An easy tandoori masala recipe for adding a smoky flavour to grilled food! This is a must-have Indian spice rub with a medley of whole and ground spices. Gluten-free, vegan and made of 100% natural ingredients.
Fancy some kebabs on skewers this summer? Rub some fragrant tandoori seasoning on your meat or veggies and see how your food takes on a whole new flavour and taste that you just won't be able to get enough of! That's the magic of the great Indian tandoori spice mix. It adds a wonderfully smoky and spicy dimension to foods, especially food broiled in the oven or skewered on a grill.
Here's an easy tandoori shrimp recipe using this special seasoning. It will have you salivating, I promise!
What's special about my tandoori masala?
- Ratanjot or Alkanet - red food colour can be substituted with the dried root of this herb. Alkanet is a herb grown in Kashmir, India and is prized for its natural ruby-red colour. It is used in dishes like rogan josh and tandoori chicken. To my delight, I found this exotic spice in my local Indian grocery! So alkanet powder is what I used while making my tandoori spice blend.
- Beetroot Powder - this is also found in Indian groceries and adds a wonderful pinkish-red hue to whatever it's added to.
- Kashmiri Red Chillies - available as whole dried chillies or in the form of a powder. While they will not add a very deep red colour to anything, they are certainly an option if nothing else is available as they are not too hot.
- Paprika - adds a wonderful reddish hue to anything, again, minus the heat.
If you cannot find alkanet, use any of the options given above. They work quite well in this recipe.
2. It is an authentic tandoori spice mix recipe.
I know, the word 'authentic' is overused but this really is the real McCoy! It has all the essential spices that make for a complex and fascinating blend of flavours.
What is tandoori masala made of? (Tandoori seasoning ingredients)
A medley of whole and powdered Indian spices that give it a distinct texture and taste. Here is the complete list -
- black cardamom
- green cardamom
Dry ground ingredients
How do you make tandoori seasoning?
Simple. Toast the dry whole spices in a shallow pan until fragrant. Let the toasted spices cool down, then grind to a fine powder in a spice grinder or coffee grinder. Mix in the powdered spices and your seasoning is ready to use.
Tip - Break the nutmeg into smaller pieces before toasting it.
What is the difference between garam masala and tandoori masala?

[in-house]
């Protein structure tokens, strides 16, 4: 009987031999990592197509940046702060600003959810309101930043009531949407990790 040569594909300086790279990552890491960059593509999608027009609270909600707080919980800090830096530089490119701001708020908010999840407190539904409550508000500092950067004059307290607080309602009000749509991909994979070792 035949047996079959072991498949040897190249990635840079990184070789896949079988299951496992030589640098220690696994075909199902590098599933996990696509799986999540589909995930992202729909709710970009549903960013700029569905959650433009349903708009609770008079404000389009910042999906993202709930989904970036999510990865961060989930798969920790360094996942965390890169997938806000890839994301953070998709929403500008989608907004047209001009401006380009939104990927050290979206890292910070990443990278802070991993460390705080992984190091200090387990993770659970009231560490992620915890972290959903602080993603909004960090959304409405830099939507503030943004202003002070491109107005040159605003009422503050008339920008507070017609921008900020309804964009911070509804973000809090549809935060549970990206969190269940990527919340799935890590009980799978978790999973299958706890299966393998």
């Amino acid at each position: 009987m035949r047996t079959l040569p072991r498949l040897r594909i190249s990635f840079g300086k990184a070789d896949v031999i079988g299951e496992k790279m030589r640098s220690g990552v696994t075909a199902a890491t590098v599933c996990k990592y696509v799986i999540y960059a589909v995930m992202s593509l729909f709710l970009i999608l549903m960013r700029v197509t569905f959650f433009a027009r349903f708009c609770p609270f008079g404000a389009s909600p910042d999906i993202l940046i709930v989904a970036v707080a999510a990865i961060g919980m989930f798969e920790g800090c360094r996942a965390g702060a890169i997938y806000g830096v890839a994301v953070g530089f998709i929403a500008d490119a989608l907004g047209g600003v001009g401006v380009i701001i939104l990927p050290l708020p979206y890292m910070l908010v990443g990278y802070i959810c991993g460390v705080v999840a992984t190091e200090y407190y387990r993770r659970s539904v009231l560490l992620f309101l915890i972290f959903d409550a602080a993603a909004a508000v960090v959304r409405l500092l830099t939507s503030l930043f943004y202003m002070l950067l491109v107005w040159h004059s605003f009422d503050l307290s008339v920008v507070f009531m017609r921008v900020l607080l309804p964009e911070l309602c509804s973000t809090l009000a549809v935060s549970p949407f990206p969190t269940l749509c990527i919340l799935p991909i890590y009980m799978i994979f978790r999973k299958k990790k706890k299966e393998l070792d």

Hmm. Tandoori spice vs. garam masala. Both are certainly not interchangeable. These are the differences between the two -
- there are fewer spices in garam masala. The specific spices vary from region to region but the four basic ones are black cardamom, green cardamom, cloves and peppercorns. Ginger, garlic and colouring spices like alkanet or red chillies are never put in garam masala.
- garam masala is used in almost all Indian sauces, gravies and curries unlike tandoori masala which is mainly used in tandoori preparations.
- garam masala is used more sparingly. Usually, a quarter or half a teaspoon is enough.
How long does the tandoori spice mix last?
Since it's a dry powder, its shelf life is very long. If you store it in an airtight container in the fridge, it retains its freshness for upto six months and beyond. The fridge is not essential though. It coexists happily with your other spices in the pantry too.
- 3-4 mace flowers
- 1 teaspoon peppercorns
- 1 teaspoon cloves
- 2 nutmeg
- 4 black cardamom
- 4 tablespoon coriander seeds
- 12 green cardamom
- ½ teaspoon fenugreek
- 1 teaspoon cinnamon sticks
- 1 tablespoon cumin seeds
Dry ground ingredients
- 2 tablespoon alkanet
- 1 tablespoon ginger
- 1 tablespoon garlic
- Take the whole spices in a pan and toast them on low to medium heat until they become fragrant and change colour slightly. Remove from the heat and let them cool down completely.
- Transfer the toasted spices to a spice or coffee grinder and grind to a powder.
- Mix the ground ingredients well with the above spice powder.
- Store in a clean air-tight container, preferably glass.
- While toasting the spices, keep moving them with a wooden spoon in a to and fro motion so they don't burn.
- Break the nutmeg into smaller pieces before toasting it. Wrap it in a clean cloth and smash it with a heavy object like a mallet. It will break easily on the first try.
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